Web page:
I’ve been using Photoshop for almost 20 years already. If there’s one tool that impressed me the most back then, it was the magic wand. My first graphic effects that was published in the cover of our school magazine was a change of hair color using Hue Saturation adjustment. Of course it wouldn’t have been possible without the magic wand selection of the hair.
Those days of bevel and shadow effects have been long gone in the trends and now working with Photoshop professionally, there’s one tool I cannot live without, it’s the curves adjustment. My typical retouching would eat up 70% of my adjustment layers. I use it for skin tone correction, contouring, contrast and a lot more.
Here’s how I use it for tone correction. I normally follow a CMY ratio as guide. Note that this is just a starting point in balancing the different color channels. After application of the ratio, you can adjust according to your taste. According to the ratio, Cyan should be one-half of Magenta and Yellow should be just above Magenta.
Example: C 16, M 37, Y 34 should come out after adjustment as C 16, M 32, Y 34. Figures can work within the range.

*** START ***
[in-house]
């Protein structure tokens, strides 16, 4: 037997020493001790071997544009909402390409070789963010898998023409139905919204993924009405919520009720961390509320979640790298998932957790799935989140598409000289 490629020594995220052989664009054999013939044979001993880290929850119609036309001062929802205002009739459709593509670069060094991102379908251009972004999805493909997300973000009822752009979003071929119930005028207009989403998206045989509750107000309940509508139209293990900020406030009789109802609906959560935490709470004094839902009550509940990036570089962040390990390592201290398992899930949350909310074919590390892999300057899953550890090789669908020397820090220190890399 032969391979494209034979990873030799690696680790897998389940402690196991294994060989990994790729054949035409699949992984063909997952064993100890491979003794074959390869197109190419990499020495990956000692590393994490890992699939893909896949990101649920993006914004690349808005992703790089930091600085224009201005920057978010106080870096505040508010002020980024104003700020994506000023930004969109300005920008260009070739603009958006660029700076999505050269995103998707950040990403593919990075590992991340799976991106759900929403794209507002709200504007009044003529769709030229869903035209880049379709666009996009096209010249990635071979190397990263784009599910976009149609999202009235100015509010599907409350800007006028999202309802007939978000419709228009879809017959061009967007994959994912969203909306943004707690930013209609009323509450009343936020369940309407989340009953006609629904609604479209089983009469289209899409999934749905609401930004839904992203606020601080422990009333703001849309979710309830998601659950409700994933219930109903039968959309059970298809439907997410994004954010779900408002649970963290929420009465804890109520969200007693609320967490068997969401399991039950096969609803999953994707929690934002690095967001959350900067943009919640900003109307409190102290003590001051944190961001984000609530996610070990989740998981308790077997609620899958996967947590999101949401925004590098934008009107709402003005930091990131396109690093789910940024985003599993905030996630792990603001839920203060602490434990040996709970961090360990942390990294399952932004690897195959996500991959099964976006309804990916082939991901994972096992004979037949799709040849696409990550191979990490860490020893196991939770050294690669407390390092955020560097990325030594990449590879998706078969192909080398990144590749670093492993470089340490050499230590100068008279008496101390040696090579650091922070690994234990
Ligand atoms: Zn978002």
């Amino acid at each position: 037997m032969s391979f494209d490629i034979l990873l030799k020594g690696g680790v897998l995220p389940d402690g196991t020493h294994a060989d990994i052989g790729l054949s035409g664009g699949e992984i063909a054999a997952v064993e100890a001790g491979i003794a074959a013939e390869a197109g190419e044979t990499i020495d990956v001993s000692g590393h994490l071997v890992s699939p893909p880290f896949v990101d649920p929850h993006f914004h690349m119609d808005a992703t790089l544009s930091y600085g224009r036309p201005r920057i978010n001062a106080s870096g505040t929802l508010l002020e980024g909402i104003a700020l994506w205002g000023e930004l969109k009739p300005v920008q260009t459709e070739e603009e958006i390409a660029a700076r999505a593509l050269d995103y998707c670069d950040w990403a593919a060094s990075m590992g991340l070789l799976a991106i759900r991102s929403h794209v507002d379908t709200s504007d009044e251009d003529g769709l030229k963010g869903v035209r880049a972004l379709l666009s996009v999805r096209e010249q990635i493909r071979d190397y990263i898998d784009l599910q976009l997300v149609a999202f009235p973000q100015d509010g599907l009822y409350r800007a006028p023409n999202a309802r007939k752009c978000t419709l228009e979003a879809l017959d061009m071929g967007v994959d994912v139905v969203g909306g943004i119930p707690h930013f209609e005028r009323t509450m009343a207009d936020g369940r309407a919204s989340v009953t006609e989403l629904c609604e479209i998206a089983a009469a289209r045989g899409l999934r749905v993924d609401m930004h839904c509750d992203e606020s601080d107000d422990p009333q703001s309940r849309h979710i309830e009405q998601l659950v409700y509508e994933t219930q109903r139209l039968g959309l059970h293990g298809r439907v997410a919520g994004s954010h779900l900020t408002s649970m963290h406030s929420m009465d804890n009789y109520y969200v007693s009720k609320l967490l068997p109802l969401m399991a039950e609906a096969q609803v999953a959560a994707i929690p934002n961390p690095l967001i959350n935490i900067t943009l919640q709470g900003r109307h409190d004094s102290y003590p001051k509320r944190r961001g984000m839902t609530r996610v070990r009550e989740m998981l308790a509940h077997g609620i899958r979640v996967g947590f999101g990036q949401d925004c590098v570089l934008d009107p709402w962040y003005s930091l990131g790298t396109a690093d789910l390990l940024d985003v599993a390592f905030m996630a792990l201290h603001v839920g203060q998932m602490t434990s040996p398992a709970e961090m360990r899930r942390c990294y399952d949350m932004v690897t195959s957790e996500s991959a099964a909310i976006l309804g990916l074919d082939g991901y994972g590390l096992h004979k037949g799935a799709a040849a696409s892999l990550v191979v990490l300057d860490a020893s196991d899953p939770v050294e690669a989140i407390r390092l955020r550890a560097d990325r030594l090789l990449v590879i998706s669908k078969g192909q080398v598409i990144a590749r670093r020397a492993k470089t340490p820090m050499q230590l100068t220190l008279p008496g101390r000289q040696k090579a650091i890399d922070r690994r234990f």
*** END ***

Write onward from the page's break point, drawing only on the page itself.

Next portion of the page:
Here’s the steps:
1. Select a part of the skin that is evenly lighted and is not so much affected by makeup color. In that spot, click on it using a color sampler tool.
2. The data will show in the info window which will appear upon clicking. Change the values of the RGB data to CMYK by clicking pin number in the info window.
3. Add an adjustment curve layer and adjust the Red, Green and Blue channels independently to achieve the ratio between channels.
4. Adjust the channels further based on your taste.
When applying this technique, you’ll be able to maintain a good skin tone throughout a series of images. Note that every ethnicity such as chinese or malay skin may have different ratio to make it work. You can create your own ratio based on how you foresee it and make it your standard toning.
You can check in the internet as to different suggested ratio for different skin tone. Some of them works and some doesn’t. The idea is to become consistent and create a tone that would relate to the next image along the gallery. In the end it all boils down to taste.
Those planning to join the Sinulog Photo Contest, now is the best time to register. Fee is up at P1,500 this year. Make sure to read all the rules of the contest to avoid disqualification. Good luck to us all and enjoy the festivities. Keep on shooting everyone!
Text and photos by Albert Pedrosa